On Thanksgiving weekend, PBS will begin airing a new special: Boundless Potential With Mark Walton. (Check your local PBS station listings for air dates and times). The program is based on Walton’s book, Boundless Potential: Transform Your Brain, Unleash Your Talents, Reinvent Your Work in Midlife and Beyond. Next Avenue asked Walton to explain what he learned about the “new neuroscience of potential” in midlife and beyond, which is featured in the special and in his book.
State-of-the-art neuroscience has recently revealed that we are literally hardwired for lifelong reinvention through the emergence of extraordinary new, creative and intellectual powers as we mature.
What’s more, a growing number of men and women are learning how to leverage this inborn potential.
Rather than lowering their aspirations in midlife, boomers are raising the bar — inventing profitable new careers, businesses and avenues for social impact that extend well into their 70s, 80s and even 90s.
Turning Brain Science on Its Head
I discovered this during seven years of research that gave me access to some of the brightest people in the field of neuroscience. These are experts who are engaged, even obsessed, with the question: What is the long-term potential of the human mind?
What they’ve discovered in the past decade, through the use of cutting-edge brain imaging technology and new behavioral studies, is that practically everything they had thought about the mature brain is patently untrue.
Simply put: The mature brain is not inferior to a younger person’s brain. It is organized differently.
And, as such, the mature brain has within it strengths and assets that are not available to us in life’s first half.
(MORE: Midlife Crisis or Power Surge?)
Among the pioneers in this field is Dr. Michael Merzenich, a professor emeritus neuroscientist at the University of California, San Francisco, and a pioneer in the field of brain plasticity, the brain’s ability to continue growing and developing at every stage of life.
The Plasticity of the Mind
In my PBS program, I asked Merzenich how he would characterize the long-term potential of the human mind based on his research.
“We’re continuously plastic,” he told me. “We have the capacity to extend our abilities at any point in life. The brain, in fact, is continuously changing, revising its wiring as a consequence of what you do. And each time you acquire a new skill or ability or take on a new set of challenges that requires new learning on a substantial level, the brain is remodeling itself. This gift is with us for the duration of our life.”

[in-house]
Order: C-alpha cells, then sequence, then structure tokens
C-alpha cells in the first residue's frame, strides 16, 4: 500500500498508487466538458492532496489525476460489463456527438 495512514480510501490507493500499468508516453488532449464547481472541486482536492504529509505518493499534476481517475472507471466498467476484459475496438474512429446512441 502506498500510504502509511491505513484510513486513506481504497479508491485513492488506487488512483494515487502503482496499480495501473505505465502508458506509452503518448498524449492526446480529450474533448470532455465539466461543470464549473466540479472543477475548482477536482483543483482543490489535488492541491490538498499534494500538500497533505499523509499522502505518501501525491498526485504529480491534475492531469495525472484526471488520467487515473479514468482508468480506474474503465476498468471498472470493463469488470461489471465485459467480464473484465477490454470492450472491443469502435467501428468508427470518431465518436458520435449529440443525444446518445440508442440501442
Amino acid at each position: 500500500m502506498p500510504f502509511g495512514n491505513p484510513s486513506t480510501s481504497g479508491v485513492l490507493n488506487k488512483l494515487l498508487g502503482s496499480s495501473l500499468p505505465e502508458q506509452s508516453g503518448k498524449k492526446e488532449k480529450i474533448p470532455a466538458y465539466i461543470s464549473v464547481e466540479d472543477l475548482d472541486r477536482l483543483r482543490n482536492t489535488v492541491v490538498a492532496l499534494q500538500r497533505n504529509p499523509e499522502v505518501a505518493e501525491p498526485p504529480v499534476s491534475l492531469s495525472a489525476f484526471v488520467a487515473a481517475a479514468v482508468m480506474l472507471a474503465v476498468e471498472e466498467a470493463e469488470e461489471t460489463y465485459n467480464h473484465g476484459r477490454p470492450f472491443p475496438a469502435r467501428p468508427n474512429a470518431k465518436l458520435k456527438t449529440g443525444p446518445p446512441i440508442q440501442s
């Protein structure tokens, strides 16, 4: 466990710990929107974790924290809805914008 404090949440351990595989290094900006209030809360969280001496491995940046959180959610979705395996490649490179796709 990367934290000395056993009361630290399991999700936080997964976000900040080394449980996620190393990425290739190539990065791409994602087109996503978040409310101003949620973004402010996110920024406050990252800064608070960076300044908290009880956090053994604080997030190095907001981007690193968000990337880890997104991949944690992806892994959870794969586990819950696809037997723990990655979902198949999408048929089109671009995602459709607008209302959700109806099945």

In my research, I consistently observed surprising leaps in the mental abilities of women and men who successfully reinvented themselves in midlife and beyond.
For example, Dr. Sherwin “Shep” Nuland was a nearly burned-out physician who reinvented himself as a brilliant writer in his 60s. Gil Garcetti, after losing his job as Los Angles district attorney in his late 50s, transformed into one of America’s leading photographers. Soon after Marion Rosen’s physical therapy practice collapsed in her mid-50s, she created a unique method of bodywork treatments that is now practiced and taught around the world.
When responding to financial and other challenges, people like these seemed to rapidly demonstrate previously hidden talent and potential in areas you would never expect.
Our Hidden Potential
I asked Merzenich whether, based on his experience, such people were aberrations. Or could it be, I wondered, that we all have such hidden potential. His answer took my breath away.
“Of course we do,” he said. “And we also have within us the ability to step life up a notch in whatever we’re doing, to carry ourselves to a higher level of operations.
“One of the interesting things that we commonly see when people transform themselves later in life is that they’re not just doing a new thing at a more or less mundane level,” Merzenich added. “We see that they have found what they’re really meant to do in life and suddenly move into the domain they were really constructed for.”
By nature, I’m not a “believer.” I’m a serious journalist and executive educator. So it takes a significant amount of hard evidence to change my thinking.
But let me leave you with this advice: When you encounter people who try to convince you that they’re “over the hill” and incapable of reinvention, try to talk them out of it. If you can’t, take a deep breath and walk away.
They don’t have a clue.
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